Sunday morning we were up at 5am, and on the road by about 6:30, headed for Lostwood. Every town we visited on day two was a bonanza. We had no idea what we were in for. In Lostwood, Lunds Valley, McGregor, Corinth, Appam, and Alkabo, we spent much more time taking photos than we had planned. Everything was just so picturesque! Corinth and Alkabo were some of the best towns we’ve ever visited.
By the time we left Alkabo, Dave and Sarah began to wonder how many more towns we had to do. When I rattled off the list, Dave informed us they might need to break off early to get back to Fargo at a reasonable hour. After all, we were literally at the opposite corner of the state. Unless you’re in Wahpeton, you really can’t be further from home and still be in North Dakota.
We began to realize we weren’t going to get it all done. We scaled back our planned visit to the Fortuna Air Force Station, so much so that we ended up getting no photos of any significance there. We went to Ambrose, and wanted to photograph the whole thing, but we didn’t have the time. We moved on to Larson, another great town with too many photos to be taken.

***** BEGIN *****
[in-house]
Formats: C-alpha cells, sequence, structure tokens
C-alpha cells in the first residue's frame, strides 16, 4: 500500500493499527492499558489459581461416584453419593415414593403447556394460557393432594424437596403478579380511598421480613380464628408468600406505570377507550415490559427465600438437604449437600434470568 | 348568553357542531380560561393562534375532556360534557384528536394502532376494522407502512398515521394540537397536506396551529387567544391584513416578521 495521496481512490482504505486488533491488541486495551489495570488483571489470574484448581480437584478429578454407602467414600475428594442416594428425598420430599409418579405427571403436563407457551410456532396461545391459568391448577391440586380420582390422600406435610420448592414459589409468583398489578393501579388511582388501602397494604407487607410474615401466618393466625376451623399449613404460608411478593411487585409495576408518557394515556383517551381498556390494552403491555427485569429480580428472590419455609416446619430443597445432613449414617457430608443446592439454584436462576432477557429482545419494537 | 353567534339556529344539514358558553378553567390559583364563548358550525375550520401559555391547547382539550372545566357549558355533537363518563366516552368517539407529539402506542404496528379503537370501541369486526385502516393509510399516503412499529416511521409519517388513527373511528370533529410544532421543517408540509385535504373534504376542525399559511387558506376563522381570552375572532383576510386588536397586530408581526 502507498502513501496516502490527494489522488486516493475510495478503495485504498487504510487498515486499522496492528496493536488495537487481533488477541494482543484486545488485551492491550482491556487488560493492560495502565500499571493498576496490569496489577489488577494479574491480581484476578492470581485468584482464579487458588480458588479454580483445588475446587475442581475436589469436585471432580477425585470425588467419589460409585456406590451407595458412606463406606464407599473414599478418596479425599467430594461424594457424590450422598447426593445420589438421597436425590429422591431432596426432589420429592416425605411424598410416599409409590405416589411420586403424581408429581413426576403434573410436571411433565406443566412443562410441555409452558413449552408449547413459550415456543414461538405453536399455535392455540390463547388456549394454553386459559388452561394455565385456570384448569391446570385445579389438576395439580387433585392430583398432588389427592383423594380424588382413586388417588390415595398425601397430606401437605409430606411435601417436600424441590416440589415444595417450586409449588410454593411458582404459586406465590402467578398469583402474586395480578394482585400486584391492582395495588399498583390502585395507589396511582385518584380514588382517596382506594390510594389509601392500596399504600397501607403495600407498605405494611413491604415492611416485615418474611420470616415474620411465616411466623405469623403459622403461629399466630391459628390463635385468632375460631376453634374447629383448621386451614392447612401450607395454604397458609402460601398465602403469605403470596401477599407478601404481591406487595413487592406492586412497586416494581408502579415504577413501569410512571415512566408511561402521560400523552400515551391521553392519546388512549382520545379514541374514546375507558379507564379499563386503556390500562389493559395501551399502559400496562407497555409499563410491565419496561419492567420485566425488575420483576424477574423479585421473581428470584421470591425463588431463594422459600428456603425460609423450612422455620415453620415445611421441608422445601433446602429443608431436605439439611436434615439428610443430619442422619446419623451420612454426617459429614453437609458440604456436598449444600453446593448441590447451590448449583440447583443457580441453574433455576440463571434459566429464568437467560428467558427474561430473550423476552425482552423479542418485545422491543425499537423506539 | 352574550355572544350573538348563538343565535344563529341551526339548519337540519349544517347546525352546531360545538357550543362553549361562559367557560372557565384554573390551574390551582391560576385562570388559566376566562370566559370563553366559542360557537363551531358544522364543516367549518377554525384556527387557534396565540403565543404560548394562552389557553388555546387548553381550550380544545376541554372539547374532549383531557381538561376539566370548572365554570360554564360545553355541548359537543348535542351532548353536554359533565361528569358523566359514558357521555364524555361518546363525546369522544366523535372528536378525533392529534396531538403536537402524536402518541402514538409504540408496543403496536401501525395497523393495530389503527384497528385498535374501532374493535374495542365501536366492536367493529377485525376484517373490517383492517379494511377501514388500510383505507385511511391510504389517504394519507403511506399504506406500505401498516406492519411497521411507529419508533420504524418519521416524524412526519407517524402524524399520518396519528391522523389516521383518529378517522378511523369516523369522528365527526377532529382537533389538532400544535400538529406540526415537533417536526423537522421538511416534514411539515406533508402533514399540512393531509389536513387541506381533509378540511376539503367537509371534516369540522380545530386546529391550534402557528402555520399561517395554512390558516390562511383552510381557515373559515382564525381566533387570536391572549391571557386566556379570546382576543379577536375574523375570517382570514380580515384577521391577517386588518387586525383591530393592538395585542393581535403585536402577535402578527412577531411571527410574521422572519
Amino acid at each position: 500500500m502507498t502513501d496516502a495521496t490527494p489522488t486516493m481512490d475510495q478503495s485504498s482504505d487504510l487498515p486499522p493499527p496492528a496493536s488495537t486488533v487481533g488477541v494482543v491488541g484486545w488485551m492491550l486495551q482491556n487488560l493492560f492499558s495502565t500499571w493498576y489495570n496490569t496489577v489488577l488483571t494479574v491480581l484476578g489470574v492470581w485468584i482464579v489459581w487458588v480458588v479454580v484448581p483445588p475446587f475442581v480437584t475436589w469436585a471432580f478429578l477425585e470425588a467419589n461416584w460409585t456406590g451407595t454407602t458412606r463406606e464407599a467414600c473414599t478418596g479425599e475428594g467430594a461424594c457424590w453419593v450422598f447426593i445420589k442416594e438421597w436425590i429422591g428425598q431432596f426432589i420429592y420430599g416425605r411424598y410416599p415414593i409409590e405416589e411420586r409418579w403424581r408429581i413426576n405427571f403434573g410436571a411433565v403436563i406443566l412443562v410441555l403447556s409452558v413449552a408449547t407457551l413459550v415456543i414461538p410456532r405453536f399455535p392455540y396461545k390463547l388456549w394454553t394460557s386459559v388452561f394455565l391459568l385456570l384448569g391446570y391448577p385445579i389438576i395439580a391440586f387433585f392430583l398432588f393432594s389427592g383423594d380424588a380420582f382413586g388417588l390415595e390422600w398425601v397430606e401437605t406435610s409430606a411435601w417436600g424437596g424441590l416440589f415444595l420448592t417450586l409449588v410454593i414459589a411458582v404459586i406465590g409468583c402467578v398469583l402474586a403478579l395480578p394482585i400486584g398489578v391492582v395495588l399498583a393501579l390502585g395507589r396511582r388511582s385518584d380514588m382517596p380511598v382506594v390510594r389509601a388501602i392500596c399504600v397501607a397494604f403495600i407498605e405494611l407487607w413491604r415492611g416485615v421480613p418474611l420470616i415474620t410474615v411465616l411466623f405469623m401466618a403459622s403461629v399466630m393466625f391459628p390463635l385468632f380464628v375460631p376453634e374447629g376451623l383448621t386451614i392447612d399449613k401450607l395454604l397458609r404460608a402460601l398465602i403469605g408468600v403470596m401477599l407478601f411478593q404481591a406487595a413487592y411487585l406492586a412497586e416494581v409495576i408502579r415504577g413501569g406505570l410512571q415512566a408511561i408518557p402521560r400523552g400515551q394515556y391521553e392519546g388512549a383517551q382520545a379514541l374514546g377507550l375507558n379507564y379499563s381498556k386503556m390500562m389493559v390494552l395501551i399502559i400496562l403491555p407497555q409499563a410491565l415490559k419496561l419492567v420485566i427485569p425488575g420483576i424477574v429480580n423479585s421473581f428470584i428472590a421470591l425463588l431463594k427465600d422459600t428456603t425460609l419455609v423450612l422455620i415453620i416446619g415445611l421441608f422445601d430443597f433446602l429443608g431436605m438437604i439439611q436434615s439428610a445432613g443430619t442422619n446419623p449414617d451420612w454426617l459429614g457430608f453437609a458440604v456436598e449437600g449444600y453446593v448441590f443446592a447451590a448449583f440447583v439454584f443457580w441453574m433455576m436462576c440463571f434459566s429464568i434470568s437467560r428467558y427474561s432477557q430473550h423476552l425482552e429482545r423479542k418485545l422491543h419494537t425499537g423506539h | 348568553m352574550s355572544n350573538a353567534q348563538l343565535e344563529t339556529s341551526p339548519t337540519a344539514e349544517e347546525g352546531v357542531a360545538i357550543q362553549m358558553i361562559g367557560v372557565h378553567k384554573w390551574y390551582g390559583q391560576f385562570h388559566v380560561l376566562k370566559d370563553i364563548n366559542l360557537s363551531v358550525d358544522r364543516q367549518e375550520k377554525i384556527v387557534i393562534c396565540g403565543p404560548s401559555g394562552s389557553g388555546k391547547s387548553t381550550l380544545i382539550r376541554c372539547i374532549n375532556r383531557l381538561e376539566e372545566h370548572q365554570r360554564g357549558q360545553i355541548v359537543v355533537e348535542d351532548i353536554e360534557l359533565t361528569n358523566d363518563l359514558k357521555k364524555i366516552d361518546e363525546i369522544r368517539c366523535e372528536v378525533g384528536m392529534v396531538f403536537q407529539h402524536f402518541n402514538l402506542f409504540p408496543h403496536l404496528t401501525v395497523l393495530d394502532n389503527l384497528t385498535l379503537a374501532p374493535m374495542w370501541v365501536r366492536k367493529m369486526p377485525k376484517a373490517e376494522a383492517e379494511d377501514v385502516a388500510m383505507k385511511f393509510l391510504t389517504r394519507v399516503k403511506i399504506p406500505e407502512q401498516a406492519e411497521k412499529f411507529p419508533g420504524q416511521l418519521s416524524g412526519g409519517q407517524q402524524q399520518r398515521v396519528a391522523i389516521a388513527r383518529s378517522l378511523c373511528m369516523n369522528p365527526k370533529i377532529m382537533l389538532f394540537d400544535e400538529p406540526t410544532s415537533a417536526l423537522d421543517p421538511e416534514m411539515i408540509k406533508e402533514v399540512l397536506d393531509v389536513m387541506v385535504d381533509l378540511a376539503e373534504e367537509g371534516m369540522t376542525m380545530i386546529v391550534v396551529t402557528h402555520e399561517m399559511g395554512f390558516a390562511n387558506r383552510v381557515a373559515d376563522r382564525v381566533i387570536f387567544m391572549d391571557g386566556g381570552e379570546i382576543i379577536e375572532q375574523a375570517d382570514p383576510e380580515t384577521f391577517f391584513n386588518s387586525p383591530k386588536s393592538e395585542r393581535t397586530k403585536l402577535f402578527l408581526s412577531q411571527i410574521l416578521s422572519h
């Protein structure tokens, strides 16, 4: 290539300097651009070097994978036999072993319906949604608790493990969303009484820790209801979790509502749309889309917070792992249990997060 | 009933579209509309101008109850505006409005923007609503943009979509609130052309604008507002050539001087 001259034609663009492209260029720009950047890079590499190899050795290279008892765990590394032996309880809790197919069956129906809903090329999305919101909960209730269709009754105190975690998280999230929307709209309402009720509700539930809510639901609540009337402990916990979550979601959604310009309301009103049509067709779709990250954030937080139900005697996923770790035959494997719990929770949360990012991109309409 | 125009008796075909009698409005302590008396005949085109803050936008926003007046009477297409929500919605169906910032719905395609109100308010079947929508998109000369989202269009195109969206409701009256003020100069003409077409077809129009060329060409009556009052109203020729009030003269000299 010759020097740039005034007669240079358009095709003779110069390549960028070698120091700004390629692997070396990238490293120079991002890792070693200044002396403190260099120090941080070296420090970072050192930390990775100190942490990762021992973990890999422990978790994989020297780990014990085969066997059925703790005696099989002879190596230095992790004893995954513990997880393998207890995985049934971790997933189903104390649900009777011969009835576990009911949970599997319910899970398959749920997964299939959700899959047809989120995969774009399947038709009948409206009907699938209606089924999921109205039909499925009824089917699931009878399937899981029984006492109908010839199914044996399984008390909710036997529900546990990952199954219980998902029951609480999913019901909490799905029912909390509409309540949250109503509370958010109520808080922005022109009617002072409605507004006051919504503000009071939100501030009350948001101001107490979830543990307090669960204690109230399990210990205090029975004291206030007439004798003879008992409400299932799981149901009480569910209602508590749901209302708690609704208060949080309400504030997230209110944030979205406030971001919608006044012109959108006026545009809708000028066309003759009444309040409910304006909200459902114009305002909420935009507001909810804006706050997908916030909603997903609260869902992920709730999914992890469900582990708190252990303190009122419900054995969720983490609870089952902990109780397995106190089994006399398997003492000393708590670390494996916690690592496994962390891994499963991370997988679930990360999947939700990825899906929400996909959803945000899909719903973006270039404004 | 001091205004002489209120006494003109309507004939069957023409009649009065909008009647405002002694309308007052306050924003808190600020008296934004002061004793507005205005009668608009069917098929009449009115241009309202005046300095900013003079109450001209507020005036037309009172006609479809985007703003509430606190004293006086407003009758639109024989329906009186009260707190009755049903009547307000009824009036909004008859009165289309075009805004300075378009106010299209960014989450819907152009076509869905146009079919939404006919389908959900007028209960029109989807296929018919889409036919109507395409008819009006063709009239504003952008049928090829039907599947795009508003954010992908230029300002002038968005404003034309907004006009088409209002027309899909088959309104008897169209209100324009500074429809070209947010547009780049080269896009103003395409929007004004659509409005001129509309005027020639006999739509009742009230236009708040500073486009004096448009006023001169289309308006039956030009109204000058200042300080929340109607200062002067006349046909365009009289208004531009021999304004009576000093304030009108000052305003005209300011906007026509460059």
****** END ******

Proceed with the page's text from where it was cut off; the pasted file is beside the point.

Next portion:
When we left Larson, we made the decision to cut Coteau and Niobe, meaning our next town, Northgate, would be our last. And Northgate didn’t disappoint. We got so close to the international border, we could have thrown a baseball and hit a house in Canada.
So, that concluded our trip, and we had a long drive back home. And when you drive that far through North Dakota, it’s hard to bypass towns because you’re on a schedule. But we did.
Funniest moment from the drive home… we drove by Bergen on Highway 52 and Rat looked at me and said “Have we been there?” And I said, “Yeah man. Yesterday.” We were exhausted.
On a positive note, we caught a brief glimpse of the Manfred hotel as we zipped by on the highway. It is indeed being restored, and it was looking great with a fresh coat of white paint. We’ll be going back to see that again sometime soon. Those people in Manfred know what’s up.
We intend to go on one or two more shorter trips this summer, and we’ve handed out nine assignments to other photographers as well, so we expect to have a lot more photo galleries for you soon. — troy